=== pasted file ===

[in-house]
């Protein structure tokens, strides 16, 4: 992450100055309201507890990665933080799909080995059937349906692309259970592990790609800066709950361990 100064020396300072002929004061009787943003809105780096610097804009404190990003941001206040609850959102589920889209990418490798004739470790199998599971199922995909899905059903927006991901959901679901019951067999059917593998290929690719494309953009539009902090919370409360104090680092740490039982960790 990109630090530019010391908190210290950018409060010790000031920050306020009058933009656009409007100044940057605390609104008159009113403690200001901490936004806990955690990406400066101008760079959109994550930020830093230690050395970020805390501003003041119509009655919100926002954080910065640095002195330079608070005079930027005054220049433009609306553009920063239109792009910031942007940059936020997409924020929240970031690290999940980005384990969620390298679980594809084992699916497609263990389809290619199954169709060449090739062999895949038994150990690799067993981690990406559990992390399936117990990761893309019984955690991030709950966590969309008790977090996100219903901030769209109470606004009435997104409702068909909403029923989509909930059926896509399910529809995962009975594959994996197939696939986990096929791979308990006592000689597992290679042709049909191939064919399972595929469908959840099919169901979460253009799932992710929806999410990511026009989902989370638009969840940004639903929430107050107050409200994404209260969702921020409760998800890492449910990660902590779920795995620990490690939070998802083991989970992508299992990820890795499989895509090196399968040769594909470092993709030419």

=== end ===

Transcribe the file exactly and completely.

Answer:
[in-house]
């Protein structure tokens, strides 16, 4: 992450100055309201507890990665933080799909080995059937349906692309259970592990790609800066709950361990 100064020396300072002929004061009787943003809105780096610097804009404190990003941001206040609850959102589920889209990418490798004739470790199998599971199922995909899905059903927006991901959901679901019951067999059917593998290929690719494309953009539009902090919370409360104090680092740490039982960790 990109630090530019010391908190210290950018409060010790000031920050306020009058933009656009409007100044940057605390609104008159009113403690200001901490936004806990955690990406400066101008760079959109994550930020830093230690050395970020805390501003003041119509009655919100926002954080910065640095002195330079608070005079930027005054220049433009609306553009920063239109792009910031942007940059936020997409924020929240970031690290999940980005384990969620390298679980594809084992699916497609263990389809290619199954169709060449090739062999895949038994150990690799067993981690990406559990992390399936117990990761893309019984955690991030709950966590969309008790977090996100219903901030769209109470606004009435997104409702068909909403029923989509909930059926896509399910529809995962009975594959994996197939696939986990096929791979308990006592000689597992290679042709049909191939064919399972595929469908959840099919169901979460253009799932992710929806999410990511026009989902989370638009969840940004639903929430107050107050409200994404209260969702921020409760998800890492449910990660902590779920795995620990490690939070998802083991989970992508299992990820890795499989895509090196399968040769594909470092993709030419």